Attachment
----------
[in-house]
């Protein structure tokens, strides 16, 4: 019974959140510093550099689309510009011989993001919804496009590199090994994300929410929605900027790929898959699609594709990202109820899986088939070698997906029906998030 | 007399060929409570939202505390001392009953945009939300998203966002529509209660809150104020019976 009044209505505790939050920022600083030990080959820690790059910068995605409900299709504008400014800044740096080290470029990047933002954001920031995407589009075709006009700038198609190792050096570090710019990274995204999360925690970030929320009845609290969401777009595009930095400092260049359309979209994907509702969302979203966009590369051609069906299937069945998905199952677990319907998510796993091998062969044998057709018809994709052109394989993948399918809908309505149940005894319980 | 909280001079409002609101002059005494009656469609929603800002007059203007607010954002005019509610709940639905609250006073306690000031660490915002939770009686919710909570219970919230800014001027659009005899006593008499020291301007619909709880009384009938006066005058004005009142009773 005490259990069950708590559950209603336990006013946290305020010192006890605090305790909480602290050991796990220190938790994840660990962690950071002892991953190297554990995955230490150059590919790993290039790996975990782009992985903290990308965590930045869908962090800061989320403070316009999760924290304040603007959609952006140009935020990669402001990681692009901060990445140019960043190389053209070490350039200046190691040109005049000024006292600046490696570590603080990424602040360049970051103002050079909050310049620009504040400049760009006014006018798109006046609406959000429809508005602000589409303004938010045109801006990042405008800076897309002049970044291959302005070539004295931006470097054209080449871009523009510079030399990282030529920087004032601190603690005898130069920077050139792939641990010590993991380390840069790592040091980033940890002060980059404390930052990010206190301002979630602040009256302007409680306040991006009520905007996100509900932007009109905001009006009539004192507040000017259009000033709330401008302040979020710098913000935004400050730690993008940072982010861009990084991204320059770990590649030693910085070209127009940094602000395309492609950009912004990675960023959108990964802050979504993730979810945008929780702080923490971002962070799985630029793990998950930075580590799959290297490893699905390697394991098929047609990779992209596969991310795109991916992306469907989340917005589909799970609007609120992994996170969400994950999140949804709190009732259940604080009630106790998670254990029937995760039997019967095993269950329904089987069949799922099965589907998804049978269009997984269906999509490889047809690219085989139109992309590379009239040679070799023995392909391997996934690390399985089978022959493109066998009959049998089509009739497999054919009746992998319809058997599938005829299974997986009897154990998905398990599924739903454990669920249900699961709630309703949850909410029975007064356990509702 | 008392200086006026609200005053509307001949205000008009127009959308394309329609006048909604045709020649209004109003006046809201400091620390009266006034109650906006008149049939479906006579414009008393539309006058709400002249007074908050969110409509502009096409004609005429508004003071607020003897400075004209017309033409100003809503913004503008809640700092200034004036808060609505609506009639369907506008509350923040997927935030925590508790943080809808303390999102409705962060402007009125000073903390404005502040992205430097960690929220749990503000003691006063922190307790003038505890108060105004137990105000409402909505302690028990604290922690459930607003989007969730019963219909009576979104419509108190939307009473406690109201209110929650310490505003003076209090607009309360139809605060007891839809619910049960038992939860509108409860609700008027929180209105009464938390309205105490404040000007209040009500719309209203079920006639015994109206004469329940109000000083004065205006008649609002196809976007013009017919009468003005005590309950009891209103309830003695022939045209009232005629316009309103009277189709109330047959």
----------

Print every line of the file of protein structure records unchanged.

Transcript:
[in-house]
């Protein structure tokens, strides 16, 4: 019974959140510093550099689309510009011989993001919804496009590199090994994300929410929605900027790929898959699609594709990202109820899986088939070698997906029906998030 | 007399060929409570939202505390001392009953945009939300998203966002529509209660809150104020019976 009044209505505790939050920022600083030990080959820690790059910068995605409900299709504008400014800044740096080290470029990047933002954001920031995407589009075709006009700038198609190792050096570090710019990274995204999360925690970030929320009845609290969401777009595009930095400092260049359309979209994907509702969302979203966009590369051609069906299937069945998905199952677990319907998510796993091998062969044998057709018809994709052109394989993948399918809908309505149940005894319980 | 909280001079409002609101002059005494009656469609929603800002007059203007607010954002005019509610709940639905609250006073306690000031660490915002939770009686919710909570219970919230800014001027659009005899006593008499020291301007619909709880009384009938006066005058004005009142009773 005490259990069950708590559950209603336990006013946290305020010192006890605090305790909480602290050991796990220190938790994840660990962690950071002892991953190297554990995955230490150059590919790993290039790996975990782009992985903290990308965590930045869908962090800061989320403070316009999760924290304040603007959609952006140009935020990669402001990681692009901060990445140019960043190389053209070490350039200046190691040109005049000024006292600046490696570590603080990424602040360049970051103002050079909050310049620009504040400049760009006014006018798109006046609406959000429809508005602000589409303004938010045109801006990042405008800076897309002049970044291959302005070539004295931006470097054209080449871009523009510079030399990282030529920087004032601190603690005898130069920077050139792939641990010590993991380390840069790592040091980033940890002060980059404390930052990010206190301002979630602040009256302007409680306040991006009520905007996100509900932007009109905001009006009539004192507040000017259009000033709330401008302040979020710098913000935004400050730690993008940072982010861009990084991204320059770990590649030693910085070209127009940094602000395309492609950009912004990675960023959108990964802050979504993730979810945008929780702080923490971002962070799985630029793990998950930075580590799959290297490893699905390697394991098929047609990779992209596969991310795109991916992306469907989340917005589909799970609007609120992994996170969400994950999140949804709190009732259940604080009630106790998670254990029937995760039997019967095993269950329904089987069949799922099965589907998804049978269009997984269906999509490889047809690219085989139109992309590379009239040679070799023995392909391997996934690390399985089978022959493109066998009959049998089509009739497999054919009746992998319809058997599938005829299974997986009897154990998905398990599924739903454990669920249900699961709630309703949850909410029975007064356990509702 | 008392200086006026609200005053509307001949205000008009127009959308394309329609006048909604045709020649209004109003006046809201400091620390009266006034109650906006008149049939479906006579414009008393539309006058709400002249007074908050969110409509502009096409004609005429508004003071607020003897400075004209017309033409100003809503913004503008809640700092200034004036808060609505609506009639369907506008509350923040997927935030925590508790943080809808303390999102409705962060402007009125000073903390404005502040992205430097960690929220749990503000003691006063922190307790003038505890108060105004137990105000409402909505302690028990604290922690459930607003989007969730019963219909009576979104419509108190939307009473406690109201209110929650310490505003003076209090607009309360139809605060007891839809619910049960038992939860509108409860609700008027929180209105009464938390309205105490404040000007209040009500719309209203079920006639015994109206004469329940109000000083004065205006008649609002196809976007013009017919009468003005005590309950009891209103309830003695022939045209009232005629316009309103009277189709109330047959």